When you close your eyes, you can hear the frogs croaking, birds chirping and bees buzzing -- what you don’t hear is the sounds of a concrete jungle.
© Herald photo by Jodi Schellenberg
Carrie Ann Schemenauer stands outside her house where she operates the bed and breakfast and writers’ retreat Listen to the Frogs.
That is the appeal of Listen to the Frogs retreat -- a bed and breakfast near Paddockwood owned by Carrie Ann Schemenauer.
As Schemenauer busied herself at the counter getting a piece of pie and a cup of tea ready to serve, she recalled why she always wanted to do something that catered to others.
“When I was younger I always thought about it because I enjoy cooking, I enjoy hosting,” she said after serving pie. “One of my favourite things was always having company and I just enjoy serving people and having company so I thought one day I’m going to do that.”
Although her original idea was to open a bed and breakfast when she retired from teaching, Schemenauer found she had the opportunity when she and her husband moved out to the Paddockwood area.
“It is such a big house and it is only two of us,” Schemenauer said. “I kind of got the idea thinking when my family came, they really enjoyed the experience of being out here. They thought it was a very calming place, a very therapeutic place so I thought we are going to do something with this.”
Writing has always been one of Schemenauer’s passions from a young age. Growing up, she would write stories, journals, short stories and poems but found herself becoming more serious about it about 10 years ago.
“I decided I was going to put more effort into it and I took two creative writing workshops at the U of S and then I kind of decided to make a real effort to work on my skills as a writer an spend time doing it,” Schemenauer said. “You can always talk about it and I like to write but it still requires work and time and effort.”
Her passion was something she decided to share with others -- when she was living in Saskatoon Schemenauer started a writer’s critique group, which ran until she moved.
Schemenauer used to be a member of Saskatchewan Romance Writers and is currently a member of the Saskatchewan Writer’s Guild and Sans Nom Poetry Group in Prince Albert.
Since Schemenauer is a writer herself, she understands the time and effort that goes into writing. She thought her home would be a perfect place for writers to find peace and solitude while trying to write.
“I feel a little bit of a calling to it because I think when I got this place it was a blessing to me and I thought I want to share a little piece of this, some kind of experience of tranquility or whatever I can provide,” she said.
Although writing is a passion, Schemenauer said sometimes it is difficult to find time to spend time doing it.
As life sometimes gets in the way of hobbies, Schemenauer said she decided to go on a few writers’ retreats herself.
“I really appreciated it because I found I got a lot of writing done -- It was just a break from your regular routine,” she said. “It was rejuvenating to just go somewhere and have someone else cook for you and walk around and do whatever -- write or relax.”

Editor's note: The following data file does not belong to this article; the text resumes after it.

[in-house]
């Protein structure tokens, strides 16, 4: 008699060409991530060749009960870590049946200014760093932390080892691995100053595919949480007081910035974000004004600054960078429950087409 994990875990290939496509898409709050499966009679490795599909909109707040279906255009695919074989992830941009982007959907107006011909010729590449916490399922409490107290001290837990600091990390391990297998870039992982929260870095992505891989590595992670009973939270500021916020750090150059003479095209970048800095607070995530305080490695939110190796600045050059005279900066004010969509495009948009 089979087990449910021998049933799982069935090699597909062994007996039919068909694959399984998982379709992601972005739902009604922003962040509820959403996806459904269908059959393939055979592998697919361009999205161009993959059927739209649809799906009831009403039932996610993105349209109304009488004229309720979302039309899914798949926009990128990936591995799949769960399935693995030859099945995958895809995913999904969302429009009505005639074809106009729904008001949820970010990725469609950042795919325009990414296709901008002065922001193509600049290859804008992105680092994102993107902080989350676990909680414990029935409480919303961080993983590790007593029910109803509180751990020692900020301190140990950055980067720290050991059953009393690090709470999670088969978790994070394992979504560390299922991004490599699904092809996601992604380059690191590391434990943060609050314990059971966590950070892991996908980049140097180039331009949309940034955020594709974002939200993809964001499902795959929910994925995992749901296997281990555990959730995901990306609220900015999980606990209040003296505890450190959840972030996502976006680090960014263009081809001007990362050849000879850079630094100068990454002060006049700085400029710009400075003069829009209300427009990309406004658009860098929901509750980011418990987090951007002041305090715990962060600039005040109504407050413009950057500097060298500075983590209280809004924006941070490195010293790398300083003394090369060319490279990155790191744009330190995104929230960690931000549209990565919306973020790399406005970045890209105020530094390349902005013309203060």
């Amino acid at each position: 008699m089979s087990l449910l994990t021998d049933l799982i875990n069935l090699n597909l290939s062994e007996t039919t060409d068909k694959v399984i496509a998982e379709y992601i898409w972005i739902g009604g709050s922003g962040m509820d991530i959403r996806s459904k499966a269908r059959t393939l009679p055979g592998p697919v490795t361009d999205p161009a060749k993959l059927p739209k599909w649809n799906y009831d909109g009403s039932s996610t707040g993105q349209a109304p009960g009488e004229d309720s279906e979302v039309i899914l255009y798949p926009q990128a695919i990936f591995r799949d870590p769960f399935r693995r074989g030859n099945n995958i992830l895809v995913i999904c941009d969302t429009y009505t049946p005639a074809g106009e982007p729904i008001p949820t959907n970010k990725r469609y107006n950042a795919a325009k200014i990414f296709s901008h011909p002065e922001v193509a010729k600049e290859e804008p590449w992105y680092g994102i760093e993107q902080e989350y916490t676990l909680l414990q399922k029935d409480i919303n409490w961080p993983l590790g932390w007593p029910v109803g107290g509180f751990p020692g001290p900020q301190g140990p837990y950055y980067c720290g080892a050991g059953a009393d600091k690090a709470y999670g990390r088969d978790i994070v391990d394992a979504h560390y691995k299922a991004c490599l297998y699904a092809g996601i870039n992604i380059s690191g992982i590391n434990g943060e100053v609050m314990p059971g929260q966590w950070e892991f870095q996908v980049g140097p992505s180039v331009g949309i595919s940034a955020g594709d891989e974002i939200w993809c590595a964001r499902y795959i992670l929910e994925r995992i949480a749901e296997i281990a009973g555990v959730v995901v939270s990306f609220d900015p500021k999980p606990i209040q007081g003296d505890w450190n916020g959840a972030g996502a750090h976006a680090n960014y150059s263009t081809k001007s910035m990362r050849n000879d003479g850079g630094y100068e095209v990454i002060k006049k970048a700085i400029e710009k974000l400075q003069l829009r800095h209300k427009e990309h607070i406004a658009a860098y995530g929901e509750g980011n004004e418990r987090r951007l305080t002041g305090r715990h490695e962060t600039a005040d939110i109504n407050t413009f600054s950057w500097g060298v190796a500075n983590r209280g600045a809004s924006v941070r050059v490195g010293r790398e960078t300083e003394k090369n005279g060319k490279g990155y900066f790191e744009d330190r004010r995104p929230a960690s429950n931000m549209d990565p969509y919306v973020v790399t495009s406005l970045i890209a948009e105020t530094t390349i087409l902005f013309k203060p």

Her home is welcoming inside and out, with three bedrooms for guests inside and a huge garden and yard for guest to enjoy.
The bed and breakfast is still just a part-time project for Schemenauer since she is still teaching, but is able to take people anytime during July and August, as well as the weekends year-round.
“I’ve enjoyed that experience of meeting and having a place for people to come,” Schemenauer said. “That is what got me interested in a writer’s retreat.”
Not only could her home be used as a writers’ retreat, Schemenauer said it could be used as a spiritual retreat as well.
“I got to go to a silent retreat and it was more like a spiritual retreat -- just very quiet and I thought I’d never last because I love to talk, but it was very rejuvenating,” she explained. “I really liked the chance of just going there and not having anything to do --just walking around on the grounds because it is on the Saskatchewan River so the scenery is very beautiful.
“I thought one day I could offer that too, like a spiritual retreat.”
A spiritual retreat would be similar to a writing retreat but with a spiritual guide instead of a writing mentor.
“It could be from my faith or it could be something else -- it is just more the idea of giving people that experience just to get away from their busy life,” Schemenauer said. “I have all kinds of ideas -- I am famous for ideas and I am just kind of letting this unfold.”
This Saturday Schemenauer will be holding a one day writer’s retreat at her acreage from 10 a.m. to 4 p.m.
She will be bringing in her friend and writing teacher Lynda Monahan, who she met through the Sans Nom Poetry Group.
“She won a Women of Distinction award for what she has done in the community (and) does a lot of work with writing,” Schemenauer said.
“She really knows how to teach writing but she really knows how to encourage people but challenge them,” she added. “She is just an amazing teacher.”
Right now, there are five confirmed guests and Schemenauer said they could probably host about 12 people.
Although the retreat is a new adventure for her, she hopes it will continue to blossom in the future.
“Just to find time for the creative is very important I think.”
For more information about Listen to the Frogs, visit www.listentothefrogsretreat.com